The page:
Home Technology The New Fraud Migrating to Mobile; Transaction Laundering 

The New Fraud Migrating to Mobile; Transaction Laundering 

by internationalbanker

By Ron Teicher, CEO, EverCompliant

Last year, mobile devices accounted for a third of the total payments on ecommerce retail sites during Thanksgiving and Black Friday sales, making it clear that more people than ever are doing their online shopping via their mobile device.  In fact, according to Adobe, it’s the first time phone and tablet users spent more than $1 billion during the sales frenzy. Forecasts show that the global ecommerce market will be worth 2.4 trillion U.S. dollars by 2019 and with mobile commerce (mcommerce) part of this growing industry, worldwide mobile payment revenue is expected to surpass 1 trillion U.S. dollars by 2019.

And it’s these numbers that are attracting opportunities for emerchants to profit – through legal and illegal means. One form of ecommerce fraud that has gained popularity in the ecommerce space is called Transaction Laundering (TL), a practice where merchants knowingly or unknowingly use a legitimate website to process payments on behalf of another business. These payments are often used for illegal activities including the sale of counterfeit goods, drugs, pornography, or forbidden pharmaceuticals.

In essence, TL is a type of money laundering that takes place on the Internet. Whereas traditional money launderers use physical (brick and mortar) shops as fronts for illegal businesses, Transaction Launderers execute the equivalent online. And with the absence of a physical presence, it’s a lot harder for financial authorities, such as MSPS, to spot criminal activity and catch the crooks.

Consequently, there is little motivation for the Transaction Launderers to stop. And it’s even harder to hinder them on mobile. That’s because few financial organizations have access to the technology needed to detect or prevent such criminal activities in the mobile world. Such technology needs to monitor the increasingly complex labyrinth of multiple operating systems, platforms and in-app offers. Android and iOS, for example, are the most popular operating systems. Android phone manufacturers, however, heavily customize the OS, by adding an additional layer on top of the Google baseline. Furthermore, there are at least two major and an additional six minor phone Operating Systems in use today. To add to that, as opposed to websites that use standard technologies including HTML and JavaScript, mobile apps lack a standard markup language for deciphering texts and images. Mobile screens are rendered, making them much more difficult to analyze than on Web.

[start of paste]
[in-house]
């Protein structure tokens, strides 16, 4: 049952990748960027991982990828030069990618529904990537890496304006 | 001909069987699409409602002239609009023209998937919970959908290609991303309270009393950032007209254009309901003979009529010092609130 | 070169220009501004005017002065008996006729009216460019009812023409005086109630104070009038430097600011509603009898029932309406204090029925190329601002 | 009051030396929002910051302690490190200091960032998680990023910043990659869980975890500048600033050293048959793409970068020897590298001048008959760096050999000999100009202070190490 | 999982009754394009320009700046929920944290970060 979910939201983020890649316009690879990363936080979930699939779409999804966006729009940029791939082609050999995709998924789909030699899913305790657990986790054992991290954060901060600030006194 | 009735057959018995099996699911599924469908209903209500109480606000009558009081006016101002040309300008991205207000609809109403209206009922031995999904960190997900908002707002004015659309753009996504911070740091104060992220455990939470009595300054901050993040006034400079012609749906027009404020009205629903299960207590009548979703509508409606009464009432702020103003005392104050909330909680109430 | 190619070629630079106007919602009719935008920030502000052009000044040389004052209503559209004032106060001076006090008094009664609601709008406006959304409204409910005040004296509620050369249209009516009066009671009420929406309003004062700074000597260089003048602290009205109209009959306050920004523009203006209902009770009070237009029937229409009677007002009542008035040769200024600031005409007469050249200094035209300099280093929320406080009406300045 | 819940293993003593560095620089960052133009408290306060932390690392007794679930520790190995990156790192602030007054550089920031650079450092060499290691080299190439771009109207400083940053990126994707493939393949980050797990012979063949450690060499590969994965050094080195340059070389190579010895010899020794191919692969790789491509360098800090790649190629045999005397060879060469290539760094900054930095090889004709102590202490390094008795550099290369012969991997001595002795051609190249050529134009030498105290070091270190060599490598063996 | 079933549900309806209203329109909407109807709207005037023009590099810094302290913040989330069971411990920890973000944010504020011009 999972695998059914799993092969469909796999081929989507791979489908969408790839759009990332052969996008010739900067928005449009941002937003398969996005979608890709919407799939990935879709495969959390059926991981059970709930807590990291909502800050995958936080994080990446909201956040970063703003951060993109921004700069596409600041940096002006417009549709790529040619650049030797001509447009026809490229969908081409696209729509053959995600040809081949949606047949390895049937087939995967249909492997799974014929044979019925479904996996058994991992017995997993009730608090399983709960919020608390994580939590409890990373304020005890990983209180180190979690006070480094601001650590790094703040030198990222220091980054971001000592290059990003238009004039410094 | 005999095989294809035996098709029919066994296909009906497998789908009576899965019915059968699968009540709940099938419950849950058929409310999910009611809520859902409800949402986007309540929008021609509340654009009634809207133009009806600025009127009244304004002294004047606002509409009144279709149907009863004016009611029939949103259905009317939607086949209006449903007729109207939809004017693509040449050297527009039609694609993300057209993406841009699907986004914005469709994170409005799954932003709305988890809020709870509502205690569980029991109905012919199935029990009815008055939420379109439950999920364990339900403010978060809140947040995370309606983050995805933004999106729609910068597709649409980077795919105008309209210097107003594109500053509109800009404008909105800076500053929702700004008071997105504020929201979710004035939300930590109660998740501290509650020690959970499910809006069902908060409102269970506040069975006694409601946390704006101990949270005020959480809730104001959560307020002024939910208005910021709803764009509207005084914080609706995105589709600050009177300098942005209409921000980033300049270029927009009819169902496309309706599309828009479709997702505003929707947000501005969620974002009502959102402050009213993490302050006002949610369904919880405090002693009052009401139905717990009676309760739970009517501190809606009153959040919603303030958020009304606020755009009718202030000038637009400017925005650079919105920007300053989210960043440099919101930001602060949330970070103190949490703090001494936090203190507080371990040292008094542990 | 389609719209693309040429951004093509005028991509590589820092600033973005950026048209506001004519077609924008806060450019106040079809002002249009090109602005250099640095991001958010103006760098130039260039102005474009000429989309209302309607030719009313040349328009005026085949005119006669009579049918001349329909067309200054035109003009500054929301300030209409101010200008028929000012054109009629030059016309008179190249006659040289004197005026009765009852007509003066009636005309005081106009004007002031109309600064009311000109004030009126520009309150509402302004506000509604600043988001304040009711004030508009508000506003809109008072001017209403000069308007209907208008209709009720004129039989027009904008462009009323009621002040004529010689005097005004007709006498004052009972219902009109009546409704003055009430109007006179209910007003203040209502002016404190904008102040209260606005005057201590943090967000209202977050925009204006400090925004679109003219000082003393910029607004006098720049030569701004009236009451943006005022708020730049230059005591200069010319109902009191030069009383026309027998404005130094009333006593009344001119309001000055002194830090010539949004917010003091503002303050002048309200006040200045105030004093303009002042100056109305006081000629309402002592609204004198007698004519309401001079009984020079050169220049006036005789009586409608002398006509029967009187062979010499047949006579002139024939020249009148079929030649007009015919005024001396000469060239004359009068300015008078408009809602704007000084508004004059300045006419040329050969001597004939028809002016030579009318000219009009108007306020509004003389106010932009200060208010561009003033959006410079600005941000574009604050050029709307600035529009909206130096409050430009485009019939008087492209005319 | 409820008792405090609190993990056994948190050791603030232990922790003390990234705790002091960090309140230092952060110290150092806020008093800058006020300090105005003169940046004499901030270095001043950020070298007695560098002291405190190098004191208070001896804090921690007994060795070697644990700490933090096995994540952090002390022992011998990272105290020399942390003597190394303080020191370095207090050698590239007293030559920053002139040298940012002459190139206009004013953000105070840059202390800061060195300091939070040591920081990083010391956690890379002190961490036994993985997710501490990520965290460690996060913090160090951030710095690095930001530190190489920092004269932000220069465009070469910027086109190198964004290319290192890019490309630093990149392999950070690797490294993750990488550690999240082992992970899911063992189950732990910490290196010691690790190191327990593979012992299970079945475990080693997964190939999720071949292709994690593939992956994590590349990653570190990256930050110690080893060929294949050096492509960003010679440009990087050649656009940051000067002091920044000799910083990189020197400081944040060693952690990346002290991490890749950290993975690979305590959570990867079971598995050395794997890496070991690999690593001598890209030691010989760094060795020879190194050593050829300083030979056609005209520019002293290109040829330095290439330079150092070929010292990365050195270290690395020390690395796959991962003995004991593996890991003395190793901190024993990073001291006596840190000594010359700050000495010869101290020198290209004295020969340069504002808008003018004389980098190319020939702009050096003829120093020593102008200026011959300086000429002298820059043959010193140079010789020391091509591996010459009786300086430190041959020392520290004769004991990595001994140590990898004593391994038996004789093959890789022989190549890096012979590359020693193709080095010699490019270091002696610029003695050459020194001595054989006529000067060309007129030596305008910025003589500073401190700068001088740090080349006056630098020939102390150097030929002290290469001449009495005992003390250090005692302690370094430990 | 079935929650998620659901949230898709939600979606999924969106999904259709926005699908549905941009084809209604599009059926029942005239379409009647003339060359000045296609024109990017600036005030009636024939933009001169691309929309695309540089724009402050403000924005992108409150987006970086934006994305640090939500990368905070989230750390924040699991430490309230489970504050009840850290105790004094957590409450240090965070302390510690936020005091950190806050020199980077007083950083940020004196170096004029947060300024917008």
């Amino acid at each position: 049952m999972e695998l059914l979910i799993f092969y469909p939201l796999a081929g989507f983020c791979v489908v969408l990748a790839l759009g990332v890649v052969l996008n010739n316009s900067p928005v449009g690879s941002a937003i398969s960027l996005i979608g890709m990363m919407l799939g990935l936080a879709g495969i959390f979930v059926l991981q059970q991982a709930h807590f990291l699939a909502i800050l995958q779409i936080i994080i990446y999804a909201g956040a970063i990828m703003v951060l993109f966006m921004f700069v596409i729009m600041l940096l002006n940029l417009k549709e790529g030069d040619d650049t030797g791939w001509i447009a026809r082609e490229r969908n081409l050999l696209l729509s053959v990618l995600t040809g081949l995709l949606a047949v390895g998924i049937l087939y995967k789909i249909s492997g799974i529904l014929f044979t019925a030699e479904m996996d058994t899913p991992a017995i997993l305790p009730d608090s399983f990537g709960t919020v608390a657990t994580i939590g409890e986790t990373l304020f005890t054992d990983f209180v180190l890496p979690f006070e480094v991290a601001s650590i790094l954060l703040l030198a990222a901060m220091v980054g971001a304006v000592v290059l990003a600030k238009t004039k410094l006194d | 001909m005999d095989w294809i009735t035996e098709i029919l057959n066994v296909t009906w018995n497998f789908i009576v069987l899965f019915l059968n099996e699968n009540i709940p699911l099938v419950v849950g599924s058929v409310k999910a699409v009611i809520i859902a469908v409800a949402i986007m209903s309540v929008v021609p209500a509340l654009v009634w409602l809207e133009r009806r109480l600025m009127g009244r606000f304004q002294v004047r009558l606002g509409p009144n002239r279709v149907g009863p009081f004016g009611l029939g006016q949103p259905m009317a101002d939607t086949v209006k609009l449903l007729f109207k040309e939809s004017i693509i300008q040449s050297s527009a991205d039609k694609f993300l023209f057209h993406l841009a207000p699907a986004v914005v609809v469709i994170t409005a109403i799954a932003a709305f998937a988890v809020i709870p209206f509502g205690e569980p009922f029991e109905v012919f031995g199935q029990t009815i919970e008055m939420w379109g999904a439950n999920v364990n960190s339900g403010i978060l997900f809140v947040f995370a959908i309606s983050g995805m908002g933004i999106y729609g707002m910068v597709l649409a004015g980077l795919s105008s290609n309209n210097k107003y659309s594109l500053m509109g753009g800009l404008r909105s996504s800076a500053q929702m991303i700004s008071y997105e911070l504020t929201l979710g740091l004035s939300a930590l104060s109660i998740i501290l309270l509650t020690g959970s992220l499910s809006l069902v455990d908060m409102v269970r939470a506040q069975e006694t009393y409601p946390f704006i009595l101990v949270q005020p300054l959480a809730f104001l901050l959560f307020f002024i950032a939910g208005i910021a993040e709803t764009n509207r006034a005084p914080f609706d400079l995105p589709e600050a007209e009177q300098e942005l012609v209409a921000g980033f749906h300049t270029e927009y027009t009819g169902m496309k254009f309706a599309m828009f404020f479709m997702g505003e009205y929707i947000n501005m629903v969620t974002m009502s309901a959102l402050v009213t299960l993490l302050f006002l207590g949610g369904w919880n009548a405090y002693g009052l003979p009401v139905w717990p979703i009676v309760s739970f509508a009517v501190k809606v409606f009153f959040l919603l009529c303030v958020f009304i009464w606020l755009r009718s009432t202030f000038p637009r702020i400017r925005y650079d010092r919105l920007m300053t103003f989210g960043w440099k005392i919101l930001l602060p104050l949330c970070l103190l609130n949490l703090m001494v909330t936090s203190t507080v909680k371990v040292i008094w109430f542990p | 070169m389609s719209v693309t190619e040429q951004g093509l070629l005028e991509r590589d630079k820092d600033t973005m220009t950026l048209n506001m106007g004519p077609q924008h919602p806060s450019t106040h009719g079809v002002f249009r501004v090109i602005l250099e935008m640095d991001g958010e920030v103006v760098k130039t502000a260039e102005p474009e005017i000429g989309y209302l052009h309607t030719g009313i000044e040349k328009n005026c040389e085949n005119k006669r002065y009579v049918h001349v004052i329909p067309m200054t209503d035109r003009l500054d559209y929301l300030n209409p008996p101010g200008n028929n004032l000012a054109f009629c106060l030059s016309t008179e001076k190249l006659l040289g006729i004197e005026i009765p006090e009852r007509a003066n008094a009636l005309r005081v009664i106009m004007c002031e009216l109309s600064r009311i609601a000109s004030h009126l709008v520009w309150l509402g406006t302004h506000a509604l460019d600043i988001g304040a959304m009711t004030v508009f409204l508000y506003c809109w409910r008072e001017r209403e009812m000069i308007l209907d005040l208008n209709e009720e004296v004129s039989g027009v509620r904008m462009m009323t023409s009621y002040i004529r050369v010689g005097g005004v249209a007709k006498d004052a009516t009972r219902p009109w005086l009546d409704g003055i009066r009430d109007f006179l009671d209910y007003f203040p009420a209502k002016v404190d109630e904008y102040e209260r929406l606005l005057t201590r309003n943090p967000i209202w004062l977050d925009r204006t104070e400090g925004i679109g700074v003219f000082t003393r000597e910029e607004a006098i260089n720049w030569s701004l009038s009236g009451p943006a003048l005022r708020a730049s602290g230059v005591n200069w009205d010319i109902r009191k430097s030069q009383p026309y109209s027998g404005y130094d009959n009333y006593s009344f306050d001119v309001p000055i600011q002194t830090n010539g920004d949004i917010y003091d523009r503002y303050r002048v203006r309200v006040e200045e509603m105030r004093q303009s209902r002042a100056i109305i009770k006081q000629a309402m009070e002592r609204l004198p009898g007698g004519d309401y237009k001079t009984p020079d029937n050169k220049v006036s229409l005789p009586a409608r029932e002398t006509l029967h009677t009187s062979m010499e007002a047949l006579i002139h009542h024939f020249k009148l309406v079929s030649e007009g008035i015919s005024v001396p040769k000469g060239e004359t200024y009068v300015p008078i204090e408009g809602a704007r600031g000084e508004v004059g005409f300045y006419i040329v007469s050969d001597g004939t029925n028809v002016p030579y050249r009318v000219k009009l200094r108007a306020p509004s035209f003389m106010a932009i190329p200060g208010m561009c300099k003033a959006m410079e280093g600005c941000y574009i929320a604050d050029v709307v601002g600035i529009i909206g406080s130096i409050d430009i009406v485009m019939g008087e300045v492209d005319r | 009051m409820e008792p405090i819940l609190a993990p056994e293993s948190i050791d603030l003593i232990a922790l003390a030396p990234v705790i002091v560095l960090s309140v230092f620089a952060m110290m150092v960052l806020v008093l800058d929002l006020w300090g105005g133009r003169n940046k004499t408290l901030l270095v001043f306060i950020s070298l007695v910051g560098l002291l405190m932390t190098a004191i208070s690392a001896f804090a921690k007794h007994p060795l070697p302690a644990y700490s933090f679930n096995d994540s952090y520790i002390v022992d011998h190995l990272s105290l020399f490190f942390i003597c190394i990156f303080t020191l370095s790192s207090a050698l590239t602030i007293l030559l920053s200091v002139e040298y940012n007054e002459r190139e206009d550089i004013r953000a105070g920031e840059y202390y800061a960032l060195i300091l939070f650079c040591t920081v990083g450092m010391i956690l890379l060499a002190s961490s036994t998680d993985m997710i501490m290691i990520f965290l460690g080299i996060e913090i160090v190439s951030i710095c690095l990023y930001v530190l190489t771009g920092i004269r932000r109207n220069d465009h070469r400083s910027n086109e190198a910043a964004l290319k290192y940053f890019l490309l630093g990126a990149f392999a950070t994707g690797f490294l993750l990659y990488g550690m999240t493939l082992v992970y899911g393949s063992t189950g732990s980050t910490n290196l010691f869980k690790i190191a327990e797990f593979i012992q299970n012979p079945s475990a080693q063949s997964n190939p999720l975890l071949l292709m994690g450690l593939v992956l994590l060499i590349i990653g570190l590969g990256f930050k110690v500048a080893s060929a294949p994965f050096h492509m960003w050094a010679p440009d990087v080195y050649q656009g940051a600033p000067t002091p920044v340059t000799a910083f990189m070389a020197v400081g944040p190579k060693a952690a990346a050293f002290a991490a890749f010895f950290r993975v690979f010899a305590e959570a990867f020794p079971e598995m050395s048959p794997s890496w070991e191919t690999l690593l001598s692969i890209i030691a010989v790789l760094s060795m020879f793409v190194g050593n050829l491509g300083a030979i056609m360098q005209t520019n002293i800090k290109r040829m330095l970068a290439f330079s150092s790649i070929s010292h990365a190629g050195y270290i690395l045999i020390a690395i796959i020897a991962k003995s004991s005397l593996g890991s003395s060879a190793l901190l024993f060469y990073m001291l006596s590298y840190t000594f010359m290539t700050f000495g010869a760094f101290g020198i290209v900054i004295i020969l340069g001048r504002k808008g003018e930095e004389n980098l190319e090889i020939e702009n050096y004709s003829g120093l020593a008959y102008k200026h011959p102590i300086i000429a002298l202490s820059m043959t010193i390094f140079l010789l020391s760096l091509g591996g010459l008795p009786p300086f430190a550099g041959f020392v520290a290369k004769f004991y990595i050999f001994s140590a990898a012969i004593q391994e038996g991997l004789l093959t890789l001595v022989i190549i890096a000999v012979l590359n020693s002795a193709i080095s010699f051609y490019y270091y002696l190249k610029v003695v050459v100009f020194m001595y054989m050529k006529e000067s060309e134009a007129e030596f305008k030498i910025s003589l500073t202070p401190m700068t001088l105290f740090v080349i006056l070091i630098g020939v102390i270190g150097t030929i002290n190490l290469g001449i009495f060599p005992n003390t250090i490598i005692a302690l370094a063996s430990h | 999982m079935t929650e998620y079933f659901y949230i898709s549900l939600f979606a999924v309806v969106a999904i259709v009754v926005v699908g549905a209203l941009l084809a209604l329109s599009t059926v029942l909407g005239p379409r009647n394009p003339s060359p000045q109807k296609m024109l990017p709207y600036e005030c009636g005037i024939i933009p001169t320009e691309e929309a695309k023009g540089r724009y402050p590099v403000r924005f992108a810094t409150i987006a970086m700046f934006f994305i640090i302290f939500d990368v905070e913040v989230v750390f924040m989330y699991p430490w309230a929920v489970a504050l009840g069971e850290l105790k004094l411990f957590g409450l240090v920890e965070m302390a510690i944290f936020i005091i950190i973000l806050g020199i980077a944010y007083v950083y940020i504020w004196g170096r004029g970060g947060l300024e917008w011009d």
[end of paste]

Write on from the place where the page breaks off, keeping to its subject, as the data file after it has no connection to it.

And then there are the app stores: MSPs trust stores such as Google Play and Apple, and may not see a reason to suspect any suspicious content if they focus only on official shops. However, Transaction Launderers can direct their consumers to download apps from different, smaller stores. And even the major stores are not bullet proof — when the customers purchase their items, they may be routed to the payment page of an online website through the browser, for example. Such apps would not be detected by the stores as processing payments. Fraudsters have learned to take advantage of these difficulties and avert traditional monitoring techniques.

Difficult or not, acquiring banks and payment processors are responsible for TL violations, and the consequences for committing these violations are bleak: fines, sanctions, and even reputation damage. To avoid these consequences, banks and payment processors must seek more efficient ways of detecting and preventing TL in their merchant portfolios; including TL detection for mobile.

Credit card brands are aware of these mobile-related risks. As early as May 2016, MasterCard warned about watching out for products and services on mobile applications. They consider mobile apps to be increasingly relevant and prevalent and realize that they may need to be monitored just like merchants’ websites. They have also warned that Transaction Launderers may use mobile sites to circumvent their rules.

Today, with thousands of new apps being uploaded worldwide, it has become impossible to ignore mobile. MasterCard’s foresight has proved to be true. I’ve come across a few cases where TL was detected on mobile applications rather than on their corresponding websites. In one example, there was a registered website claiming to offer dating services. When performing a scan on this website, a number of unreported mobile applications were detected all offering adult content and prostitution. We then discovered while performing a test transaction that the merchant was processing the payments through the dating services website. 

This example demonstrates that acquiring banks and payment processors must take an approach that considers the unique challenges of mobile commerce. Using cyber intelligence, they can detect unreported mobile apps and sites. Criminals, for example, who register a site or an app, may create another site or app that they will not register, at a later period. Monitoring merchants on an ongoing basis is critical for the prevention of TL. By using advanced cyber intelligence techniques, banks and payment processors can uncover any hidden illicit activity. With ongoing monitoring, maintaining the same scrutiny as they did during onboarding process, MSPs will be better equipped to detect TL on mobile apps, or anywhere in their merchant portfolios. 


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